The Destiny Child, David Ojabo, is 2022’s newest NFL draft pick


David Ojabo hangs up his phone and lets out a guttural roar of relief and joy.

His circuitous route to the NFL — which began in Nigeria, had stops in Aberdeenshire, Scotland and Michigan — finally has come to an end in Baltimore.
With the 45th pick of the 2022 draft, the Baltimore Ravens had selected Ojabo, the 6-foot-4-inch, 255-pound outside linebacker from the University of Michigan.
The emotional exclamation of happiness from Ojabo upon being selected bore a little extra oomph due to the trials and tribulations he’s had to face along the way, most notably tearing his Achilles just weeks prior to the draft.
Although some suggested the injury might have affected his draft stock — he was predicted by some experts to be a first-round pick .
And for a player looking  who has just been drafted into the league, it couldn’t have been a better fit for Ojabo. His high school teammate, Odafe Oweh, was selected in the first round of last year’s draft by the Ravens, and the team’s new defensive coordinator, Mike Macdonald, was Ojabo’s defensive coordinator at Michigan.
As Ojabo told CNN Sport, he’s a “destiny child.”
“Everything that happens in this life to me, it’s not me,” the 22-year-old said. “I’m just living out my script.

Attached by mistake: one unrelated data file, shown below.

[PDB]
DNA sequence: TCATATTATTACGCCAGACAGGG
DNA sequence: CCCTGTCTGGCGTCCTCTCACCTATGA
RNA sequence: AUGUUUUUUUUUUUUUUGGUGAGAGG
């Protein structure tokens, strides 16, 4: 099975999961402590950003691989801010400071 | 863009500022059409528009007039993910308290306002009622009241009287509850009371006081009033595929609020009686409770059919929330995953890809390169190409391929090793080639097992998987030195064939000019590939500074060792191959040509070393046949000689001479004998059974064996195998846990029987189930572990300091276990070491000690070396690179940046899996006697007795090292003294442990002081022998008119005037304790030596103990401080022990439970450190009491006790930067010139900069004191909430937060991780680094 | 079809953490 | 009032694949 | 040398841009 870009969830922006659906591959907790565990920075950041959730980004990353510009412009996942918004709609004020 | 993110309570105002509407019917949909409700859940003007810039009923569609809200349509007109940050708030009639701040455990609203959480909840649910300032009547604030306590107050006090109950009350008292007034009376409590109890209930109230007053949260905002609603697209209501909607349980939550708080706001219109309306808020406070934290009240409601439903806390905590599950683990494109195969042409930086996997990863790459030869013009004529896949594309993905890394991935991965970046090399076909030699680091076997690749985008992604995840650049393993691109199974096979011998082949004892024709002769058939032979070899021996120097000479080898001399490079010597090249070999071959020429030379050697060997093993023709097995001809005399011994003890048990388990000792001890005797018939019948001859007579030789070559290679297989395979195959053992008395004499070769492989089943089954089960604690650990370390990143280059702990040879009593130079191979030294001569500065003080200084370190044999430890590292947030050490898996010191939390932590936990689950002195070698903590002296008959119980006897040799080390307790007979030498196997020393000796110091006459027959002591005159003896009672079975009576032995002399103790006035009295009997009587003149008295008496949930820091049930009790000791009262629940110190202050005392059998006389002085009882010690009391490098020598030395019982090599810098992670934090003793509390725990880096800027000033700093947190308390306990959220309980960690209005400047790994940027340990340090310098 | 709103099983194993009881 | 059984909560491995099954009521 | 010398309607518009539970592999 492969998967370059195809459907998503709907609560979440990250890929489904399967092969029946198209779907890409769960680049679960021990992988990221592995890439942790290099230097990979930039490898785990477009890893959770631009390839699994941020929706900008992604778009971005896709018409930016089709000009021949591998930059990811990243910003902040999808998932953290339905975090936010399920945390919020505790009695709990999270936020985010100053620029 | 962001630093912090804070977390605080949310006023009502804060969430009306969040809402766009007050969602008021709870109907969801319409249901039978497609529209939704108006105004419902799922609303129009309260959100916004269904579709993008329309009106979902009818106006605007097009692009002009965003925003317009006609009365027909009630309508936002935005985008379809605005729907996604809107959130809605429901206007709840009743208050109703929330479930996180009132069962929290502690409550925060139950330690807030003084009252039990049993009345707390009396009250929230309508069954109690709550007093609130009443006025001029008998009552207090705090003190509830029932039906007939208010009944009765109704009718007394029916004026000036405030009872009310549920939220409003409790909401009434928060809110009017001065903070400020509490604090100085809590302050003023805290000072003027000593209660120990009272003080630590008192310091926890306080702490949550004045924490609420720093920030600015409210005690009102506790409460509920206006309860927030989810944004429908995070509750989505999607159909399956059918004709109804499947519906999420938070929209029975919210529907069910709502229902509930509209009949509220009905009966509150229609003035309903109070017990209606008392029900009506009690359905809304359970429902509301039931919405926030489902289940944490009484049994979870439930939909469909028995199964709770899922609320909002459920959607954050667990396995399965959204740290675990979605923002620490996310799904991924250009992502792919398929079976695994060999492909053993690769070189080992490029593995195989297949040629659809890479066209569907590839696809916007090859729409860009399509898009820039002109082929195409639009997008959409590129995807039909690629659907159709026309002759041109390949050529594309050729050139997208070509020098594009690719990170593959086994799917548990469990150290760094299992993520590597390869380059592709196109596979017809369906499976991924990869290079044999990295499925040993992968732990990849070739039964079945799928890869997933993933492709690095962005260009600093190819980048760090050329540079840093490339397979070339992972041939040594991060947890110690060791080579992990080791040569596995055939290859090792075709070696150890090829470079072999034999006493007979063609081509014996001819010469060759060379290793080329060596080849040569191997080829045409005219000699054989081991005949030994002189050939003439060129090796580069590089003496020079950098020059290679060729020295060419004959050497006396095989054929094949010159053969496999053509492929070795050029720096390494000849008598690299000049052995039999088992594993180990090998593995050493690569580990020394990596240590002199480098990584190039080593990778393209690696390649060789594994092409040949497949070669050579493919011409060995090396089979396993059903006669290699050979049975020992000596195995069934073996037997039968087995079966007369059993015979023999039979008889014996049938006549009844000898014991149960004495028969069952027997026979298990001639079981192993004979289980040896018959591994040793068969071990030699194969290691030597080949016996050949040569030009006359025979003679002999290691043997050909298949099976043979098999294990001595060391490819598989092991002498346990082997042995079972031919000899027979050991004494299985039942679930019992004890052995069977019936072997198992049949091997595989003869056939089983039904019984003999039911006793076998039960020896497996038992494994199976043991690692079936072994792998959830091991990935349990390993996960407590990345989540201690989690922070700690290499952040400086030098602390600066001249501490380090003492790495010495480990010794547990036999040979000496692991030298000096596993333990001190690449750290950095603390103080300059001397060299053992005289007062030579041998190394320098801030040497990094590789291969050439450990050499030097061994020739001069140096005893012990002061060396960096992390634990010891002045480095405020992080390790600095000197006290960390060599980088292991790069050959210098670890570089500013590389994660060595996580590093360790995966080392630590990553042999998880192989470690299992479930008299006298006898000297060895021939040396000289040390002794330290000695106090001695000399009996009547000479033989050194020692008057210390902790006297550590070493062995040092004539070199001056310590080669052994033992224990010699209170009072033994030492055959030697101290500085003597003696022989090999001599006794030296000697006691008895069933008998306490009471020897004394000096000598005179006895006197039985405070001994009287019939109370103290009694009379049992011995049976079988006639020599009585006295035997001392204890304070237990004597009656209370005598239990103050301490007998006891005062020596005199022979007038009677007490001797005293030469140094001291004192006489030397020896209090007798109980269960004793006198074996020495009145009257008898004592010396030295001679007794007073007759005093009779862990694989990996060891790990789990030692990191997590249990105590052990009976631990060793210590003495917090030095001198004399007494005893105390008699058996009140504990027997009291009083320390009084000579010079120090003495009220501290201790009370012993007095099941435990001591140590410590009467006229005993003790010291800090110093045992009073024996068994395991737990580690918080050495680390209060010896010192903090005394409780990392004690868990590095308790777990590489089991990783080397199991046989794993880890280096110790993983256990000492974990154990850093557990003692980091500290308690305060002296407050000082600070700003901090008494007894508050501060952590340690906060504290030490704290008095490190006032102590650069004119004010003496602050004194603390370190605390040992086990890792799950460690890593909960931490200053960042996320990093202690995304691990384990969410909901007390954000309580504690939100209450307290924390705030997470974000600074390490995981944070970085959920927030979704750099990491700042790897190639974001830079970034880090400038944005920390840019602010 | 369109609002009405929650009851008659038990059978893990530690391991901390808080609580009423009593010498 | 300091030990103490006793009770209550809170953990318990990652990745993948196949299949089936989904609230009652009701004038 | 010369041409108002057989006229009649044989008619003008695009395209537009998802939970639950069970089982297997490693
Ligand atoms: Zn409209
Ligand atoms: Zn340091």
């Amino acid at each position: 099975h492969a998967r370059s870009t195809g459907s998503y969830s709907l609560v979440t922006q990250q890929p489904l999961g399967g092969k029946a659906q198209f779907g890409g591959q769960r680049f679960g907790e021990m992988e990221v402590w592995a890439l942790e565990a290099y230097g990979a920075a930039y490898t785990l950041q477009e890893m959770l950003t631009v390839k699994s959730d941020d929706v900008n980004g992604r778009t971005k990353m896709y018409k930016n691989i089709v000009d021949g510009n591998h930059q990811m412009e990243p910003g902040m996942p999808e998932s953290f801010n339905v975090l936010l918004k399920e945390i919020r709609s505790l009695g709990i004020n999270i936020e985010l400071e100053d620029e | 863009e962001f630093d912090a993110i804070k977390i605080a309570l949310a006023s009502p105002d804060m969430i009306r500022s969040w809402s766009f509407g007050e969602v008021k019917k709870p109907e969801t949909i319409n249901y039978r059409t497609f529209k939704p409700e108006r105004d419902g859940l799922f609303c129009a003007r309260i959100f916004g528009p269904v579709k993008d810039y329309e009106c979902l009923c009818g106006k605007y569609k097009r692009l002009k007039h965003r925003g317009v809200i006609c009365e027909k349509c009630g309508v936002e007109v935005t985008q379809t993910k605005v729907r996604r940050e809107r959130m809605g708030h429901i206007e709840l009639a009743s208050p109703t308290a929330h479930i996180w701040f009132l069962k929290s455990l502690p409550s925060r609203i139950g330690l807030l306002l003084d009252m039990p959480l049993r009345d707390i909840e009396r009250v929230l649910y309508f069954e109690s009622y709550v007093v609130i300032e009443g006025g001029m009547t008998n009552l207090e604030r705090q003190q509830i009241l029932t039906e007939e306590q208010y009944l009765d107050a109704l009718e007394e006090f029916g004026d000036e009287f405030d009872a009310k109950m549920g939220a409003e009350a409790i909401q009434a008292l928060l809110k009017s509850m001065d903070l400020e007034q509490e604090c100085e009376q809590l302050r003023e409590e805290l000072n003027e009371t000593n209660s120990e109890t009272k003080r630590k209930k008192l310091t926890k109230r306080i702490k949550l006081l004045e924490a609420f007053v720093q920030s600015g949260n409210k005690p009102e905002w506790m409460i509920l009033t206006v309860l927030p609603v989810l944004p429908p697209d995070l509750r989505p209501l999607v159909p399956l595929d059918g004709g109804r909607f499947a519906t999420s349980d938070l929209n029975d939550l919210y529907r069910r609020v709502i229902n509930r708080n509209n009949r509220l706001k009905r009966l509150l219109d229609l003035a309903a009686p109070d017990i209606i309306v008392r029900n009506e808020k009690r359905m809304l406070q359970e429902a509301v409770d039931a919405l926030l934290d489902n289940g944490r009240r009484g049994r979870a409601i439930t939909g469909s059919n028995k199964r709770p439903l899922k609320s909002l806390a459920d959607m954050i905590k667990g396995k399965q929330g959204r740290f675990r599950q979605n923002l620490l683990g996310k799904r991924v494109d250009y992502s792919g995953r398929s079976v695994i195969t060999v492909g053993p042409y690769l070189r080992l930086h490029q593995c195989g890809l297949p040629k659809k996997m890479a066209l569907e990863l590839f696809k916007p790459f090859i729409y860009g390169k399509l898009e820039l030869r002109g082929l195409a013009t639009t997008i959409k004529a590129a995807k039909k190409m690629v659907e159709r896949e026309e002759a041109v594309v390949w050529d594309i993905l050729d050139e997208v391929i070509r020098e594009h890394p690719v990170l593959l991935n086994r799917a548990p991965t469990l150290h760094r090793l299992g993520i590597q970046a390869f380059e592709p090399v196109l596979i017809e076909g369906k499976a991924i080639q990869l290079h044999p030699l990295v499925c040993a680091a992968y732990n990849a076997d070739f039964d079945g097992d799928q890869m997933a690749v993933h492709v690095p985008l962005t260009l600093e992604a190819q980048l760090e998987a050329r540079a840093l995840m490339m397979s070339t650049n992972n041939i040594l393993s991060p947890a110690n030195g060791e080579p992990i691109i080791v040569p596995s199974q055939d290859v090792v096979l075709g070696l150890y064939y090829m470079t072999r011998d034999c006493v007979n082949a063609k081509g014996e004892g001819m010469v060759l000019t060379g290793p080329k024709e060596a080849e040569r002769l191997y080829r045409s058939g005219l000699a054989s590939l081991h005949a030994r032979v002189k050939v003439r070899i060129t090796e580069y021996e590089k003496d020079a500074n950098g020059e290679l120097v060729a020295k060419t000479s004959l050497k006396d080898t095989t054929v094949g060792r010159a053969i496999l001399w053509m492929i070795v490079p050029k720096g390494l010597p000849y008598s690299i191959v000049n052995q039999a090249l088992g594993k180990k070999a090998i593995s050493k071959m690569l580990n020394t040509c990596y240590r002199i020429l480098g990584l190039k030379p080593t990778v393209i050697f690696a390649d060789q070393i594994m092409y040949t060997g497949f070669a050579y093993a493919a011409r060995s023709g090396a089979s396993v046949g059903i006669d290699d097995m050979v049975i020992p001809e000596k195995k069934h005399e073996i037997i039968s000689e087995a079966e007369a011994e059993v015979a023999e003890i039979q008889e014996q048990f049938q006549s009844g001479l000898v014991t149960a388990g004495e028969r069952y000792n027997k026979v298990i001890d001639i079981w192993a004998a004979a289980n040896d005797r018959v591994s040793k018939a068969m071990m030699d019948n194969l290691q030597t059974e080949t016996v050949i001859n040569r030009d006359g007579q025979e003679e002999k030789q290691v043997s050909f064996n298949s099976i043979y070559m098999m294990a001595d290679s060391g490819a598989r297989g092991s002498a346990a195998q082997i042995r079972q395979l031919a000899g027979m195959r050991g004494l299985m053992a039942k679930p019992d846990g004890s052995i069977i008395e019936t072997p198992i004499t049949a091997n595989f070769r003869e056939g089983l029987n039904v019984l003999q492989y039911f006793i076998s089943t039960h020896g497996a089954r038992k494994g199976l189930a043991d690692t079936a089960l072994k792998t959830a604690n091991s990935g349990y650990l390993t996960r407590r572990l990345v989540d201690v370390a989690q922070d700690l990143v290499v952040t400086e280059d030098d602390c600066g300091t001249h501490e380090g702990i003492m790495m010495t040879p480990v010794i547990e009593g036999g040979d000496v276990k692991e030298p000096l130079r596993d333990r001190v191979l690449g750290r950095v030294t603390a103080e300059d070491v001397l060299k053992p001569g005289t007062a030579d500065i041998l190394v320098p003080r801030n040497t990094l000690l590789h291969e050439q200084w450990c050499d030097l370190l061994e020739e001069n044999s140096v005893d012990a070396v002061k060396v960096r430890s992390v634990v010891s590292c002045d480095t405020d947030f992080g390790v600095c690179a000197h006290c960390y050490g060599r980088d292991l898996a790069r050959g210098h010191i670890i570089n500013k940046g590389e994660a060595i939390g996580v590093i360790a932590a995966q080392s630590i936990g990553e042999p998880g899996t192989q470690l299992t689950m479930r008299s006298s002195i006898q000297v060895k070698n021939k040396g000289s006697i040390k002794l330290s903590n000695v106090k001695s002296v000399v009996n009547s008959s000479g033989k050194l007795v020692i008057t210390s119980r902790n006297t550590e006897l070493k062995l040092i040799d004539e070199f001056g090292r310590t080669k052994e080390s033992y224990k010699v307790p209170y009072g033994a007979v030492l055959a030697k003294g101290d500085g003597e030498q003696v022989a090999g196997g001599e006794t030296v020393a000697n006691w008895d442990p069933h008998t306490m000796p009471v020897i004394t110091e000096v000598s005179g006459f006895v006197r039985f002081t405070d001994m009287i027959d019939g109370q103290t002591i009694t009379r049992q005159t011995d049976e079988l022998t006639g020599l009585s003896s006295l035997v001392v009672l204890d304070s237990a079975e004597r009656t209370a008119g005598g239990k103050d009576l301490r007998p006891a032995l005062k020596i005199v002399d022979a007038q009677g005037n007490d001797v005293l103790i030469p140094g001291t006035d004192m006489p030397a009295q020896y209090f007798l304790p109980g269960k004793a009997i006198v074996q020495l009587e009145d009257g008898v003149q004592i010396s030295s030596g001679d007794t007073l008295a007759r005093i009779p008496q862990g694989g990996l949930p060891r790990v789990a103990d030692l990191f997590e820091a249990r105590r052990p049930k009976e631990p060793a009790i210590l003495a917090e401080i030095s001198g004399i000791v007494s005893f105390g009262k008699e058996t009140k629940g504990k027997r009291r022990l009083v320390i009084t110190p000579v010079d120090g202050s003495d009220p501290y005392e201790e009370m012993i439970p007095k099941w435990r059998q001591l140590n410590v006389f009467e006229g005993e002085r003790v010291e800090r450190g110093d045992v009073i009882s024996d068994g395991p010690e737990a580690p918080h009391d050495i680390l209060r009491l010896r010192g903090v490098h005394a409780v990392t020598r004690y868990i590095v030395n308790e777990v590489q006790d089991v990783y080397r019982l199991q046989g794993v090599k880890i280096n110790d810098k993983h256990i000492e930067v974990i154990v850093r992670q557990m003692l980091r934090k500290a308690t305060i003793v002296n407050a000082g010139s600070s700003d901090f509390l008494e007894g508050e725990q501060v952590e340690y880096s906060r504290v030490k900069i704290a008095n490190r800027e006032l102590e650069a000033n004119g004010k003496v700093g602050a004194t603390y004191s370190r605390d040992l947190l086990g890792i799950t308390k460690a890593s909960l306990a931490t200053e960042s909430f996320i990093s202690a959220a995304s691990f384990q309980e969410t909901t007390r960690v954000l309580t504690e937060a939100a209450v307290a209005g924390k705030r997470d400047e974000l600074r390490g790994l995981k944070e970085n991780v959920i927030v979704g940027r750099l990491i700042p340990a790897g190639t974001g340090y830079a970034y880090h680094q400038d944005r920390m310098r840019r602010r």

“So from where I was ‘supposed’ to go, that’s not my destiny. I’m supposed to go here evidently. What are the chances that coach Mike (Macdonald), all of them come in one year, we go crazy in Michigan, win the Big Ten and then, the next year, I go to league and I follow him.
“It’s not by accident. So I don’t have any worries in this life, man. I just live it day by day.”
So much already achieved by a young man who started playing the sport five years ago.


Born in soccer-crazy Nigeria, then seven-year-old Ojabo and his family moved to Scotland because of his dad’s job as an engineer.
And it was In Britain that Ojabo blossomed and discovered his love for sports. Along with his brother, he became proficient at both soccer and basketball.
Although his brother was the “main sports guy in the family” at a young age, Obajo is the one to take athletics seriously enough to make a professional career from of it.
“Now, (my brother) is more on a smart side and I kind of took over,” he explained.
When he turned 15, Ojabo decided that to boost his chances of becoming an elite soccer or basketball player, he’d move to the US to enroll in high schools and colleges with programs which could better further his development.
But despite his best laid plans, his destiny soon all changed.
While he was running track at his high school, Blair Academy in New Jersey, Ojabo had a first-row seat at seeing his now-teammate with the Ravens, Oweh, “blow up” while playing American football.
Oweh, who was a year above Ojabo, went on to commit to Penn State to play college football before eventually being drafted by the Ravens in the first round of the 2021 NFL draft with the 31st overall pick.
And so, in 2017, at the age of 17 — much later than most would pick it up — Ojabo tried his hand at American football.
The rest, they say, is history.

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